Well-Being – by Don Tassone

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by Don Tassone



     I woke up.  I couldn’t speak or see.  But I could hear a woman’s voice.

     “Mr. Douglas.  Can you hear me?”

     “Yes,” I mumbled, barely able to move my lips.

     I heard someone gasp.

     “Mr. Douglas.  Can you open your eyes?”

     My eyelids felt like sand bags.  But I wanted to see.  Raising my eyebrows, with all the strength I had in the muscles of my forehead, I slowly opened my eyes.

     In the dim light, I could see two women, dressed in white, looking down at me.  I was lying in bed, and they were standing at my sides.

     “Mr. Douglas,” said the one on the left.  “Can you hear me?”

     “Yes,” I said, more clearly this time.  “And I can see you now too.”

     The two women looked at each other, as if they were not sure what to say.

     “Where am I?” I asked.

     “You’re in a room in a five hundred ward in sector four,” said the woman on the right.

     “Brenda!” said the woman on the left, sounding irritated.  “He’s not going to know what that means.  Let me handle this.”

     I looked up at the woman on the left.

     “Mr. Douglas, my name is Cathy.  Brenda and I are your nurses here.  You’ve been asleep, in a coma actually, for a very long time.”

     “How long?” I asked.

     “Five hundred years,” Cathy said.

     “Five hundred years!” I cried.  “That’s impossible!  Where am I?  Where is my wife?  Where are my children?”

     “Mr. Douglas,” Cathy said.  “Let me explain.  Five hundred years ago, you were in a car accident.  You were brought to a hospital near here.  The surgeons were able to save your life, but you slipped into a coma and never regained consciousness.  Until now.”

     I blinked and looked around.  I was in a bed with my head and back slightly raised.  A plastic tube was taped to my right arm, which looked so thin.  Another tube protruded from under the thin blanket which covered me.  Both tubes were connected to a device at the foot of my bed.  I could see nothing else in the room except two straight-backed chairs, which I assumed belonged to the nurses.

     “Where am I?” I asked.  “What is this place?”

     Brenda looked at Cathy, who nodded.

     “Mr. Douglas,” said Brenda.  “The world is very different from the one you’ve known.  It’s going to take time for you to fully understand the changes.  But let me start with the basics.”

     “Okay,” I said.

     “First, you no longer live in the United States because that country, like all countries from your time, no longer exists.  The world is now divided into sectors.  We are in sector four.”


     “Yes.  They were designated about three hundred years ago.  There are twelve sectors in all.”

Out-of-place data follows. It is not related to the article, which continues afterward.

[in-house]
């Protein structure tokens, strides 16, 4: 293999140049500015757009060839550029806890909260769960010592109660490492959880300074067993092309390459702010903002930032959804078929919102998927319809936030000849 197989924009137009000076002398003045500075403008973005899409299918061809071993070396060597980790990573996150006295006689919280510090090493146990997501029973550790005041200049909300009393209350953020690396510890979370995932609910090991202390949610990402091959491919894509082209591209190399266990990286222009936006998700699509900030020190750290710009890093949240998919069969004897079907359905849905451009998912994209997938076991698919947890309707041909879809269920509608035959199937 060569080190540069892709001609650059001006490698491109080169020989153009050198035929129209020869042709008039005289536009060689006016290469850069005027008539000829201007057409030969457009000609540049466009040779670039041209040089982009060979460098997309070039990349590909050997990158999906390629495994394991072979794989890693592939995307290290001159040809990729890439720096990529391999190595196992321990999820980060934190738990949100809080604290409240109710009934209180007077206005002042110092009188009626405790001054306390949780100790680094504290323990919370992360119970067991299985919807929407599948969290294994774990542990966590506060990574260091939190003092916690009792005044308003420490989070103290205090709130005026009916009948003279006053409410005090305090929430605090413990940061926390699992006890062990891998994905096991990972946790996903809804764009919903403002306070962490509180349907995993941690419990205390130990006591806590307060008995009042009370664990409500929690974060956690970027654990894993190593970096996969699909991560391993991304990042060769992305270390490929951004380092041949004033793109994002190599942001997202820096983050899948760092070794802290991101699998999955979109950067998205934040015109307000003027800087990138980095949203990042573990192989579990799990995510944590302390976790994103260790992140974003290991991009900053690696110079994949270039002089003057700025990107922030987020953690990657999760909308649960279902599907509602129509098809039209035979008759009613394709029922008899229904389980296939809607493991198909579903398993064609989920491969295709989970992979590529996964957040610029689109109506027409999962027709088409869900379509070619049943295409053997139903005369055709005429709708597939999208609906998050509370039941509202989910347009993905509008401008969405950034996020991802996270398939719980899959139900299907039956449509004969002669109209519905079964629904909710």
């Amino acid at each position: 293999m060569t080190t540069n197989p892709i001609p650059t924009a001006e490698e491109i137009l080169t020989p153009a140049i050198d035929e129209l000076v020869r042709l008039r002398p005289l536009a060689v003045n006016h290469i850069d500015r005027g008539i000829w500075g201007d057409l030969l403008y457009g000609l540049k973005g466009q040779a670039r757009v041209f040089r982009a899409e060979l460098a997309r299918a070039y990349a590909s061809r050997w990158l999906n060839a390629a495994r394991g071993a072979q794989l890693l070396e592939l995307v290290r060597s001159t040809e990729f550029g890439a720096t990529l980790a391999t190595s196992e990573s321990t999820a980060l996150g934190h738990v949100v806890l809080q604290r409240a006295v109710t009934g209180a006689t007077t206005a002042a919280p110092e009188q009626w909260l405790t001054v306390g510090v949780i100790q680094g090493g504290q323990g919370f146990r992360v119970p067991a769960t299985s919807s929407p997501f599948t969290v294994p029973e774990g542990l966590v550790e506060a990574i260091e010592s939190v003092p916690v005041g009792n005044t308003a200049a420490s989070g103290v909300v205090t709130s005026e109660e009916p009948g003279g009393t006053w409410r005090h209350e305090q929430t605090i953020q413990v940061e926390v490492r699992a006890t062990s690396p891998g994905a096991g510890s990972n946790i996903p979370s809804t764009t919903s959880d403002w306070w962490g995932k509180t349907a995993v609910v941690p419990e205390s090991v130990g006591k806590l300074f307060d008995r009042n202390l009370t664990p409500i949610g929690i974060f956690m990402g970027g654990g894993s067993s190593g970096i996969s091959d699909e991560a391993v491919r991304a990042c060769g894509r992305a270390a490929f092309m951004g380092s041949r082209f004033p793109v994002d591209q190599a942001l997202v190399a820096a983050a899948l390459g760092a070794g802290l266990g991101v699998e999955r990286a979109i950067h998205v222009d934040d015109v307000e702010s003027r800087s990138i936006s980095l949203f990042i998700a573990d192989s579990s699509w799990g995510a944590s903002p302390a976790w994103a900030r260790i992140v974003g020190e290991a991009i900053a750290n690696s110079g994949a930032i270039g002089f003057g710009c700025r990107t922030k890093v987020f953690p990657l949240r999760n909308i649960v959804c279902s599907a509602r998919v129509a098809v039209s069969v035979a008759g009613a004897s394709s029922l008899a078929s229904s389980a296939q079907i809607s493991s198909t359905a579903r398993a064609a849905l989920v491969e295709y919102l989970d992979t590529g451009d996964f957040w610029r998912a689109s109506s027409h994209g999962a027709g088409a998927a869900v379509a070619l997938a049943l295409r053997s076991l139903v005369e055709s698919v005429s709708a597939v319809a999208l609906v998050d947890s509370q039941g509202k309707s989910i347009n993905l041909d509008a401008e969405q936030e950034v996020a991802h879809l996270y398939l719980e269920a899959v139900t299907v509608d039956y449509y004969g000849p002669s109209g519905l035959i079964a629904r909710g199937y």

“Why sectors?”

     “They were decreed by the tribunal after the great redistribution.”

     “The what?”

     “Mr. Douglas,” said Cathy, waving Brenda off.  “Let’s step back for a moment.  When you had your accident, there were nearly seven and a half billion people in the world.  Half of the world’s wealth was owned by one percent of those people.  About thirty percent of people in the world were overweight or obese.  About thirteen percent were starving.  About half the world had no access to health care.  Our planet was warming at an alarming rate.  And we were on the brink of blowing ourselves up with nuclear weapons.”

     “The world was a mess,” Brenda chimed in.

     Cathy looked annoyed.

     “Yes,” Cathy continued.  “And people had had enough.  They realized that we were on a path to self-destruction.  So they began to demand major reforms.  But governments weren’t willing to make the kinds of reforms people were after, so the people banded together and took control.  They dissolved their national constitutions and set up a tribunal to oversee a new world order.  Are you with me so far, Mr. Douglas?”

     “I’m not sure,” I said.  “Can you give me a few examples of how the world is now?”

     “Certainly,” said Cathy, looking at Brenda and nodding.

     “Mr. Douglas,” said Brenda.  “Let me start by telling you that our mantra is well-being.  Well-being for everyone and everything on our planet.”


     “Yes,” Brenda continued.  “It has fallen to all of us to take care of every man, woman and child on earth as well as the earth itself.”

     “How do we do that?” I asked.

     “It’s simple, really,” Brenda said.  “For example, every person is given enough food to ensure an adequate number of calories a day and in the right nutritional balance.”

     “That alone is a big change,” Cathy chimed in.

     Now Brenda looked at Cathy.

     “Sorry,” Cathy said.  “Go ahead.”

     “Income is capped so that a living wage is enjoyed by all.  All income is taxed at fifteen percent.  All tax revenue is shared to pay for ways to enhance the well-being of people everywhere.”